“Coast’s clear,” I said, and she gave me the cutest little thumbs up, then motioned to the area behind my hip, dramatically pulling her tiny hands to her bikini-top a few times in succession. Before long she was joined on my belly by another miniature bathing beauty, who I recognized after a moment as one of my first long-term girlfriends, one of those people who teach you everything you know about the dynamics of love, who put you though the motions. My first real darling, beautiful Brenda, finger-combing remnants of baseball shell from her long Asian-straight hair. She wore a modest one-piece, strapless and black, her upper body partially concealed in a nearly translucent silk robe, not quite a kimono, but something with just enough class to lend a decency and maturity so clearly lacking in Adela’s outfit.
Brenda, always the melodramatic type, the kind who fainted upon seeing a spider rappel from the ceiling, stared at me as one would watch the snow suddenly melt from Mt. Kilimanjaro, with her big beautiful eyes like twin stars becoming supernova above a faint galaxy of freckles. Unlike Adela, Brenda did not try to communicate with me. She just stood there, breaking my heart.
Through the curtain that separates me from my roommate, I see Norman sit up in bed, stand, and face the window. I see a silhouette, one that speaks, a shadowy thing that makes noises, agrammatical sentences I’ve long ago learned not to puzzle over: words that simply share our airspace for a moment before disappearing without impact. Poor Norman, his family used to visit him every few days when he first arrived: his daughter-in-law, son, grandson. Norman would ask for money to pay the toll takers at the end of the hall, he said he thought he needed to pay to get outside. His daughter-in-law told me that Norman walked ten miles a day before he came to the home. Now he thinks the hallway is ten miles long and mostly underwater, mistaking tracklighting reflections on uncarpeted stretches for ocean and sky.
What confuses Norman now, however, are the women on my stomach. He turns from the window, his wide silhouette narrows then disappears as he shuffles in his slippers, peeking at me around the curtain then standing full frontal at the foot of my bed. Adela and Brenda pause and turn, their eyes angled up at him. I imagine running an extended finger down Adela’s lower back, pulling her bikini elastic over either cheek. (Such is my state: relegated to the mental molestation of six-inch women I haven’t seen in nearly eighty years.) Norman stares at Adela and Brenda, his mouth open as if about to speak. I’m half-afraid that, with his mouth opened like that, Norman will inhale one of them. Or that one will take a running leap from the knobs of my knees and land in his mouth. I am terrified that one of them is about to end up in his mouth.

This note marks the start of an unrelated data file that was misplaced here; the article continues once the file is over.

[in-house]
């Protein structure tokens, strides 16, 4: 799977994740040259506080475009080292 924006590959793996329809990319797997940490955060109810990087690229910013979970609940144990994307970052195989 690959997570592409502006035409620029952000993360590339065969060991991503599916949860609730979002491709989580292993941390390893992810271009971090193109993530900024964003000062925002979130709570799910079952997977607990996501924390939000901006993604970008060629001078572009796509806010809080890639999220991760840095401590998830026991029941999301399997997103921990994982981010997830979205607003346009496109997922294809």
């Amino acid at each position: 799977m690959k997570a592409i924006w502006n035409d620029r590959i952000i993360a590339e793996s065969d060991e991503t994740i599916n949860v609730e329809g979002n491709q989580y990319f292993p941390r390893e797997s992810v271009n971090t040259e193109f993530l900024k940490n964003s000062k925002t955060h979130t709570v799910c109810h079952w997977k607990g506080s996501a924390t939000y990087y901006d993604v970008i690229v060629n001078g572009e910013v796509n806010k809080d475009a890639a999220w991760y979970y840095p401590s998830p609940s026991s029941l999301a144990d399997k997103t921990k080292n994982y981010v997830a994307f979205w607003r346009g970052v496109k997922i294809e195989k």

But there’s nothing I can do. Norman winds his way closer to me. As though hearing my unspoken fears, he leans along the side of the bed, occasionally bumping the room-dividing curtain so it ripples and ghosts and more or less seems to breathe. Then, with a vigor I’d never seen in the home, Norman snags Adela and pops her headfirst into his mouth. Brenda shrieks, stumbles over into the recess of my crotch, then makes her way over my thigh to the otherside of the bed away from Norman.
“Nancy!” I scream as loud as I can.
“Nancy!” And Norman’s face goes berserk as though I’d just snipped off one of his toes. But all he does is stand there, transferring weight from one foot to another, rocking side to side like he has to pee.
“Nancy!” I scream, checking to see if Brenda’s OK, but then, just as I find her hiding face down, the whole length of her tucked to the line where my thigh meets the bed, I see Courtney, then Doris, then Eudora, then Flannery, Giselle, Ha, Iris, Jhumpa, Katie, Loni, all of them, cracking through the scuffed shells of baseballs that land in my lap. From the foot of the bed, all of them, Maya, Neve, Olivia, Parker, Queen, Rosie, Susan, Toni, pulling themselves and helping each other out of their shells, scuttling up the bed, then, when Norman reaches out and devours Uma, the ladies start screaming, diving for cover, as the near-darkness of the room goes bright with the overheads as Nancy rushes in: “What the hell’s going on in here?”
Norman backs away from the bed.
“Nancy, he ate . . . ”
“He ate what? What he eat?”
“Two of them,” I said. “Uma . . . and,” then I realize.
“Uma?” Nancy says, her eyes open, skeptical now.
“Nevermind. Nothing,” I say. “He was just bothering me.”
“Now what are you saying?”
“Nothing. No one.”
“Nothing. No one. Right.”
Had they come to bring me back with them?
They huddled for a few seconds, then bounced apart, each hurrying to a different spot, where they got down and stretched on their backs. Once they settled, it was clear that their formation spelled the word YES. And when I asked when? they rolled around and traded places and managed to spell the word NOW.
A second later I am in the tunnel, the ball coming at me. I anticipate its drop, scoop it as it bounces at my feet, fire it back into the darkness. And when the ball comes back, I rush it, with full energy and spring in my step, catch it before it breaks, gun it back, still rushing ahead, trying to find whatever it is I’m playing catch with here.
This was once published in Duck